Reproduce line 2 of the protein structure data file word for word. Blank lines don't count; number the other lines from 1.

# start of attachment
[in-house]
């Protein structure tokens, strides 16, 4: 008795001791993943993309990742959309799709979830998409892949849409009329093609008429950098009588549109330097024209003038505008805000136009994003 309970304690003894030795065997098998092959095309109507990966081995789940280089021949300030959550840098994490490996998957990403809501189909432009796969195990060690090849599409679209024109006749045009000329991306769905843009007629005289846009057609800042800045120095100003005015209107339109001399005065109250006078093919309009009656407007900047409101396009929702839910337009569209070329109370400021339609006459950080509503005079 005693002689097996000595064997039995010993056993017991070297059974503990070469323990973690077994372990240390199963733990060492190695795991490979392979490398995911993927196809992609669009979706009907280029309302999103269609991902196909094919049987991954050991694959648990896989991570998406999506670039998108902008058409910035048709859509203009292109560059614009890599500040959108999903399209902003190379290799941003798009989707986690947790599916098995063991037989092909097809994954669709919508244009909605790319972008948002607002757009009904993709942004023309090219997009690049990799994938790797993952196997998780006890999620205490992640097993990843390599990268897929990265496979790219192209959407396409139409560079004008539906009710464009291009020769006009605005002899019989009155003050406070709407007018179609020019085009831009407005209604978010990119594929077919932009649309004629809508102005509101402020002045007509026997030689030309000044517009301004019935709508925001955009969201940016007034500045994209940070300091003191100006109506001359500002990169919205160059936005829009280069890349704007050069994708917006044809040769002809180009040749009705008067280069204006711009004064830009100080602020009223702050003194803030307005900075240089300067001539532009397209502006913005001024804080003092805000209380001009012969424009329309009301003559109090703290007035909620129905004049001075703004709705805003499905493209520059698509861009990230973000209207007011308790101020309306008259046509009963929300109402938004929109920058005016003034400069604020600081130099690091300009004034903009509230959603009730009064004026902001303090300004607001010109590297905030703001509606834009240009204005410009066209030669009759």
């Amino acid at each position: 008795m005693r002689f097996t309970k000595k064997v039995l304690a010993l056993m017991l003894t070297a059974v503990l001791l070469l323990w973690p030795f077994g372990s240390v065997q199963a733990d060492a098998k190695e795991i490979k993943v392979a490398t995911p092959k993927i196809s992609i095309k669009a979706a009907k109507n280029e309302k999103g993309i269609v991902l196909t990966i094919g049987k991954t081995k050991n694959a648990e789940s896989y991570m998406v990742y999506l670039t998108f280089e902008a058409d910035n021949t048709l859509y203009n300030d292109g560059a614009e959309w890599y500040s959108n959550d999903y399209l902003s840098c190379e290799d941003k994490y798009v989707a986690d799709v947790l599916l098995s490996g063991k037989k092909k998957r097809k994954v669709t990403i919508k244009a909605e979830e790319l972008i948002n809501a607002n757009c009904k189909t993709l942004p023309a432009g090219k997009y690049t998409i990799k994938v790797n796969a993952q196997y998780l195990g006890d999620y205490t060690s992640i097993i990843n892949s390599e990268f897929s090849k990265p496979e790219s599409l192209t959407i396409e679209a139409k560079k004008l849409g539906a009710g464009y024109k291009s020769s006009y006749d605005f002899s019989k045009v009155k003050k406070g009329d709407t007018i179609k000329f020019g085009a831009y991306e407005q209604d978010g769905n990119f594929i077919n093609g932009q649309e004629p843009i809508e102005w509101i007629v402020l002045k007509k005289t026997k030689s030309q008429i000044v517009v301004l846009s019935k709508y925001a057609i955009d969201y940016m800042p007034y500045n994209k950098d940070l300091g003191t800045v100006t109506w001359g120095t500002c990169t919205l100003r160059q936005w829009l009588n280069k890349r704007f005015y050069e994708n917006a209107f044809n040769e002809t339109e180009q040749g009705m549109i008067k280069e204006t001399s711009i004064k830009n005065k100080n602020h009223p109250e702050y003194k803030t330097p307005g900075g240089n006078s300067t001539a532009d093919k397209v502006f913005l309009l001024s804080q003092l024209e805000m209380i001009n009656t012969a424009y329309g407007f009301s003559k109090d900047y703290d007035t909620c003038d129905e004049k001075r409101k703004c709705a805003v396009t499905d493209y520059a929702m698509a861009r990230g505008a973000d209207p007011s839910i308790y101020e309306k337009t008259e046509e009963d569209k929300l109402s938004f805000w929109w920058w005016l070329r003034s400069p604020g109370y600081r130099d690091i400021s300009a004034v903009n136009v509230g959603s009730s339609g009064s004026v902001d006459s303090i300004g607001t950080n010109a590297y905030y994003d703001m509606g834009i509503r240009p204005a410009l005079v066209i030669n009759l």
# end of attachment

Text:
């Protein structure tokens, strides 16, 4: 008795001791993943993309990742959309799709979830998409892949849409009329093609008429950098009588549109330097024209003038505008805000136009994003 309970304690003894030795065997098998092959095309109507990966081995789940280089021949300030959550840098994490490996998957990403809501189909432009796969195990060690090849599409679209024109006749045009000329991306769905843009007629005289846009057609800042800045120095100003005015209107339109001399005065109250006078093919309009009656407007900047409101396009929702839910337009569209070329109370400021339609006459950080509503005079 005693002689097996000595064997039995010993056993017991070297059974503990070469323990973690077994372990240390199963733990060492190695795991490979392979490398995911993927196809992609669009979706009907280029309302999103269609991902196909094919049987991954050991694959648990896989991570998406999506670039998108902008058409910035048709859509203009292109560059614009890599500040959108999903399209902003190379290799941003798009989707986690947790599916098995063991037989092909097809994954669709919508244009909605790319972008948002607002757009009904993709942004023309090219997009690049990799994938790797993952196997998780006890999620205490992640097993990843390599990268897929990265496979790219192209959407396409139409560079004008539906009710464009291009020769006009605005002899019989009155003050406070709407007018179609020019085009831009407005209604978010990119594929077919932009649309004629809508102005509101402020002045007509026997030689030309000044517009301004019935709508925001955009969201940016007034500045994209940070300091003191100006109506001359500002990169919205160059936005829009280069890349704007050069994708917006044809040769002809180009040749009705008067280069204006711009004064830009100080602020009223702050003194803030307005900075240089300067001539532009397209502006913005001024804080003092805000209380001009012969424009329309009301003559109090703290007035909620129905004049001075703004709705805003499905493209520059698509861009990230973000209207007011308790101020309306008259046509009963929300109402938004929109920058005016003034400069604020600081130099690091300009004034903009509230959603009730009064004026902001303090300004607001010109590297905030703001509606834009240009204005410009066209030669009759």